Crowdsourcing strikes again. Incentivized by the lure of social-capital, users can submit answers to questions posed to Alexa to receive points and status within the network of answer-ers. The public, using the up-and-down vote system will presumably let the best answer float to the top.
Though, “In some cases, human editors as well as algorithms will be involved in quality-control measures,” says Fast Company.
From Fast Company: “Starting today, Amazon is publicly launching a program called Alexa Answers, which lets anyone field questions asked by users for which Alexa doesn’t already have a response—ones such as:
What states surround Illinois?
What’s the proper amount of sleep?
How many instruments does Stevie Wonder play?
How much is in a handle of alcohol?
From then on, when people ask a question, Alexa will speak an answer generated through Alexa Answers, noting that the information is ‘according to an Amazon customer.'”
Why it’s hot:
Will value-based questions be answerable? If so, owning the answer to ‘what’s the best burger in Brooklyn?’ would be very lucrative.
Can brands leverage this tech to their advantage? Either by somehow “hacking” this system in playful way, or by replicating such an answer system with their own user base, to plug into an Alexa skill?
On a broader level:
How much do we trust the crowd? Recent history has left many questioning the validity of “the wisdom of the people”.
Civil society runs on a foundation of shared understandings about the world. If we trust answers about our reality to come from the crowd, how will bad actors use such a system to undermine our shared understanding or subtly sway public knowledge to support their agenda? Alexa, does life start at conception?
Now, people can use their smart speaker to access:
> A daily flash briefing read by journalist Michael Barbaro
> Hear about the travels of Sebastian Modak with “52 places to go”
> Get a weekly music roundup from music editor Caryn Ganz
> Get book recommendations from Times book critics
> Play a weekly “New York Times Quiz” testing their knowledge of recent news
Why it’s hot:
It may not feel a massive innovation, but it’s a savvy move for the Times in a world where people are increasingly eschewing websites. No longer is it enough to build destinations, we have to think about how our brands can be present where people need them, when they need them.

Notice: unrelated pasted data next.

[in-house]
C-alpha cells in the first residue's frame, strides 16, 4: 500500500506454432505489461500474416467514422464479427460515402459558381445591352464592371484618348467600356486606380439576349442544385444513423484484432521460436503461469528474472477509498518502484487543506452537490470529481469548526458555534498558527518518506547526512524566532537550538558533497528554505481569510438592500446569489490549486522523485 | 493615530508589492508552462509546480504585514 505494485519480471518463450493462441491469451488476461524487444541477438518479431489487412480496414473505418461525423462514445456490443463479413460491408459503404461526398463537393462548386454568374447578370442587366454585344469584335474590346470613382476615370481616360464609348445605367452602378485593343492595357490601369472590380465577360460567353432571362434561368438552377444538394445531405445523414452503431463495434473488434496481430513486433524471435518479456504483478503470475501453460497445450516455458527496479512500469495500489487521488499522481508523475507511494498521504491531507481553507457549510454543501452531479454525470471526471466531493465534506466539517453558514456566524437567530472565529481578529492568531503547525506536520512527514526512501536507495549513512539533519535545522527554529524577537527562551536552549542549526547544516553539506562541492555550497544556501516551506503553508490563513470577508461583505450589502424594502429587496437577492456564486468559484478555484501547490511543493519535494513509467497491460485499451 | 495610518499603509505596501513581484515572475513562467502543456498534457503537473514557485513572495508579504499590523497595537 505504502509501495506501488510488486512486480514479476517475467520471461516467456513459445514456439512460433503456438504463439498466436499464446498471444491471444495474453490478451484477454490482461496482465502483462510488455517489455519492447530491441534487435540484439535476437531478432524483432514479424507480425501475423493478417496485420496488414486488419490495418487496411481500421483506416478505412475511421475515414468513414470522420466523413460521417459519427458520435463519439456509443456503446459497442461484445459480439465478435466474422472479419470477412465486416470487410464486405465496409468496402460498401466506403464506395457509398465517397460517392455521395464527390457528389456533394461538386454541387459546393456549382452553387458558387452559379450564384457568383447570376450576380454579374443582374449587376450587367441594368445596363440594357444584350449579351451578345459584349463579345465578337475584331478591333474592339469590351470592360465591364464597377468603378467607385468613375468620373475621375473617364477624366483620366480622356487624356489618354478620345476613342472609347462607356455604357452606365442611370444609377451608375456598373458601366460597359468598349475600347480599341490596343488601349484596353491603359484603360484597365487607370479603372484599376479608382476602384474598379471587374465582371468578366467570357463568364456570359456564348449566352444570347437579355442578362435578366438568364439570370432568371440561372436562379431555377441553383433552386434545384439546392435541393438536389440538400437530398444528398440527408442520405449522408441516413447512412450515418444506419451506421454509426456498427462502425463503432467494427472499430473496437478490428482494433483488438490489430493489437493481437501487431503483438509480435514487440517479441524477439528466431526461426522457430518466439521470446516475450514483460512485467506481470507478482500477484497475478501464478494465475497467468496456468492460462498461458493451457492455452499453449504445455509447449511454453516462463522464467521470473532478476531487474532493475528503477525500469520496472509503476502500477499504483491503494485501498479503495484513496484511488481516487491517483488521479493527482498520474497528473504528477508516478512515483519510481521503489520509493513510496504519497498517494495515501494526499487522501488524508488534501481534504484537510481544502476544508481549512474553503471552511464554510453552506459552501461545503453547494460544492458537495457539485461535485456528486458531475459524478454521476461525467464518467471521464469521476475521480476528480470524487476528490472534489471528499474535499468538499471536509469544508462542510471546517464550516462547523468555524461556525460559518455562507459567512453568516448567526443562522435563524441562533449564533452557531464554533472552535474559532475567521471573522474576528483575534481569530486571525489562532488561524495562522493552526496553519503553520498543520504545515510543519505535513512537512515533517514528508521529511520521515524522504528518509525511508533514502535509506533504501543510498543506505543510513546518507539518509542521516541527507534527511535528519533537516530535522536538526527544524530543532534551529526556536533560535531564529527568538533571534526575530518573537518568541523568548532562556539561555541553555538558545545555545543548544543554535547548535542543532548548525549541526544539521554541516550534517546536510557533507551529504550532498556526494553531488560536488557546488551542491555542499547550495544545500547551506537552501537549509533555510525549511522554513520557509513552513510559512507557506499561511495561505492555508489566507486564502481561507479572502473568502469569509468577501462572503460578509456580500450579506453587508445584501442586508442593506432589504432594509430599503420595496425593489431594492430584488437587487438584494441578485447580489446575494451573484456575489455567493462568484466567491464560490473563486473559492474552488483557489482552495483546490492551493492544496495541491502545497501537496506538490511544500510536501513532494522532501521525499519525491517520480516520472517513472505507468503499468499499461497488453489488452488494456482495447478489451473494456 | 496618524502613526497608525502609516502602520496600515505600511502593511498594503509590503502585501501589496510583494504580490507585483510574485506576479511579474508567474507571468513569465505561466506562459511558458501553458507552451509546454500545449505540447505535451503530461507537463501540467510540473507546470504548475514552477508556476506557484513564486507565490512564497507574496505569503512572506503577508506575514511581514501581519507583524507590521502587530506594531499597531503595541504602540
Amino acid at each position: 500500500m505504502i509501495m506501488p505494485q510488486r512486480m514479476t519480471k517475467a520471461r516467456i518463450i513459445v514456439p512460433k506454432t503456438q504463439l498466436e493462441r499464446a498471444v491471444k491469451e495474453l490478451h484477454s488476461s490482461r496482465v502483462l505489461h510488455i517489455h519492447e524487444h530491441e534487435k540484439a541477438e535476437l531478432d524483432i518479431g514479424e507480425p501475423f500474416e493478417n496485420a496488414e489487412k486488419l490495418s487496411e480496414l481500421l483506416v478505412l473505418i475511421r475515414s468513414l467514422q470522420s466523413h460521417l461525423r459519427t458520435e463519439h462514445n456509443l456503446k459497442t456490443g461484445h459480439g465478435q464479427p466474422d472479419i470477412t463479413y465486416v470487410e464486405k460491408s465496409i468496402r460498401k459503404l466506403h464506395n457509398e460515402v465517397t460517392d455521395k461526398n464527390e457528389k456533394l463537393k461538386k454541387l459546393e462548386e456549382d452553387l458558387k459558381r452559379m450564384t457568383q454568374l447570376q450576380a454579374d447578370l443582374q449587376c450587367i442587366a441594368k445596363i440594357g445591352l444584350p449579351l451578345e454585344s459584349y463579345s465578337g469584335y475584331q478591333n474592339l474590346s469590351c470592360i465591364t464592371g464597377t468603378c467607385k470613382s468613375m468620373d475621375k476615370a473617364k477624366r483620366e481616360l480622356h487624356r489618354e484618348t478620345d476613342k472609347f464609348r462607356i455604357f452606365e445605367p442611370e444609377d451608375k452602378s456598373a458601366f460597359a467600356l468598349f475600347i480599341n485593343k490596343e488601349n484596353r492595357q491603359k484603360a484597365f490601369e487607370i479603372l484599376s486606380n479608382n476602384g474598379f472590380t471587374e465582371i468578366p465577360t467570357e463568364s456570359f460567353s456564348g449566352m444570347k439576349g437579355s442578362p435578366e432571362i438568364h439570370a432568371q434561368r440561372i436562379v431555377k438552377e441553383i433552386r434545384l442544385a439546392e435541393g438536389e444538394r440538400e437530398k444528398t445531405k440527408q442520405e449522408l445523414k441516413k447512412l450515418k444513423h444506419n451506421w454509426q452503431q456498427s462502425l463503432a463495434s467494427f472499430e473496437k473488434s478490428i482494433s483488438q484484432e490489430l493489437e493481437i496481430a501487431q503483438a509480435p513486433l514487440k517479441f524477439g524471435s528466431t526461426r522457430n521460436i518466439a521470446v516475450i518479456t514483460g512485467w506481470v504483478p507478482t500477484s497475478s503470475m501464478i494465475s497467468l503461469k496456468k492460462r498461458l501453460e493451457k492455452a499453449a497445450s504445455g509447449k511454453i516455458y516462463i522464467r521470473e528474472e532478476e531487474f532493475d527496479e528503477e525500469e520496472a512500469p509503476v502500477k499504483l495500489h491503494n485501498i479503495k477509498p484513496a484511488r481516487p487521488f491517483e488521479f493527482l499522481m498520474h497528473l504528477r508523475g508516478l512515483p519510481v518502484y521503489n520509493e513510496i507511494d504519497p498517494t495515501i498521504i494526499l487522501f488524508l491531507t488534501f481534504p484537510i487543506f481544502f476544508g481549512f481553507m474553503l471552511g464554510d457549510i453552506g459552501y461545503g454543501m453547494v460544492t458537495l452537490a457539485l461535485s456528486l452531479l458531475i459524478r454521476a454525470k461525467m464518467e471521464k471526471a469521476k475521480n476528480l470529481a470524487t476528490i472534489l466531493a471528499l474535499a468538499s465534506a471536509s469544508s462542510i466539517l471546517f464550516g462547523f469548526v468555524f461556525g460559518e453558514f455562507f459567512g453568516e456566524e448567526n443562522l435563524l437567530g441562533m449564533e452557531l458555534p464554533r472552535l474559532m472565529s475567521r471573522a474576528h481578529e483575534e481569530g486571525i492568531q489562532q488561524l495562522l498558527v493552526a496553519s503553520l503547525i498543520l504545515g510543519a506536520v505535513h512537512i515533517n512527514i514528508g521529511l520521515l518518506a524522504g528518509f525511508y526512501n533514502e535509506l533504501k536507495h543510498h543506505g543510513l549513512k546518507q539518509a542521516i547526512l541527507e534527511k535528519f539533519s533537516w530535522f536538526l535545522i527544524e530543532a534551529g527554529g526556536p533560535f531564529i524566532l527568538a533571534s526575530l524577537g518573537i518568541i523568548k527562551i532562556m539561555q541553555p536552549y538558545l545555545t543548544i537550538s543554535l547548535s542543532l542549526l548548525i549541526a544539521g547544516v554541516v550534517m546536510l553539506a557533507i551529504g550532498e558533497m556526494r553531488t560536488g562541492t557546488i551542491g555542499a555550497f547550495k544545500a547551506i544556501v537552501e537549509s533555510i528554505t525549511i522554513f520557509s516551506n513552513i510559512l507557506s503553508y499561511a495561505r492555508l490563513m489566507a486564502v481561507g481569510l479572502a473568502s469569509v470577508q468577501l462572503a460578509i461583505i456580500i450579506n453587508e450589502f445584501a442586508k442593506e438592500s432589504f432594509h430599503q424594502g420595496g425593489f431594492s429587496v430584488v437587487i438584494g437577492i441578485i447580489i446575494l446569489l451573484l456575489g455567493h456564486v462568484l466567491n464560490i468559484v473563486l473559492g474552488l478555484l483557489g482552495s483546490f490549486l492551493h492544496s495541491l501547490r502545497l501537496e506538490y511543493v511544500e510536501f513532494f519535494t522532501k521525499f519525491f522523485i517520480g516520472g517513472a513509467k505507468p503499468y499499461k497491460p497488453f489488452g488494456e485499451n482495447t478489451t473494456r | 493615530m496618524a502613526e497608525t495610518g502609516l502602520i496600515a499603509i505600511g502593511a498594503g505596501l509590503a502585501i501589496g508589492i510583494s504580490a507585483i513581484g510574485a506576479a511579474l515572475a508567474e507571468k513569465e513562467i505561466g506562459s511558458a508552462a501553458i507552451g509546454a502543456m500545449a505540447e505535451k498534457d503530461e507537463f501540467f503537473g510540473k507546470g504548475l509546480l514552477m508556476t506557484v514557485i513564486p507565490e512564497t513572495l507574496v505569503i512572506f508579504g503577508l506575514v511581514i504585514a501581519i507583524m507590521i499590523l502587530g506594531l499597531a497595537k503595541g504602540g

The “modern home insurance” brand Hippo recently created “Away Mode”, an Alexa skill that activates one of seven “awkward” conversations when enabled, ostensibly to trick would-be burglars ala Kevin McAllister.
But while it is a real skill, it’s actually designed as advertising to generate awareness for the three-year-old brand.
According to Hippo, “Hippo was looking for a way to engage a broad audience in a conversation about home security and home insurance. We figured it was easier to drive awareness and education through humour“.
Why It’s Hot:
First, it’s another example of “innovation” as advertising. And while stunts are nothing new in advertising, this is the first time a brand has used Alexa as the chosen platform on which to execute one.
But more importantly, it’s a beautiful way to emphasize its point of differentiation. Hippo bills itself generally as an insurance company with a different outlook, as a “tech company” that “leverages Smart Home technology to prevent disasters instead of simply responding to them”, and its insurance “protects smart home appliances and electronics”.
The Maze, a new choose-your-own-adventure game for Amazon’s Alexa, lets you play the role of a Westworld host, taking you through up to 60 storylines with 400 unique game choices, and up to 2 hours of storylines and narrative choices.
The Game features two of the show’s main actors–Jeffrey Wright, playing Bernard, and Angela Sarafyan, reprising her role as Clementine. Following on a simple chatbot, an AR and VR project, and a life-size replica of the show’s main town, Sweetwater, complete with actors fully in character, built for South by Southwest, the Alexa project, first conceived of in March and completed in just three months, is timed to the highly anticipated finale of season two (this past Sunday).
Those who have an Alexa-enabled device and download The Maze skill will start their adventure by saying, “Alexa, open Westworld” before venturing into the show’s world as a Westworld host–as the humanoid AIs in the show are called. They’ll be tasked with answering questions about the show, and trying to advance through three levels of increasing difficulty.
“Among the storylines users will explore are an encounter with a posse of bandits riding through Sweetwater; a ravenous family of homesteaders in Python Pass; a devious barback at Las Mudas, a run-in with a Confederado in Pariah, and more. Keeping in mind tips like showing the blackjack dealer at the saloon some respect and not pestering a traveler outside The Ranch about her experience at La Cantina in Las Mudas will help users do better.”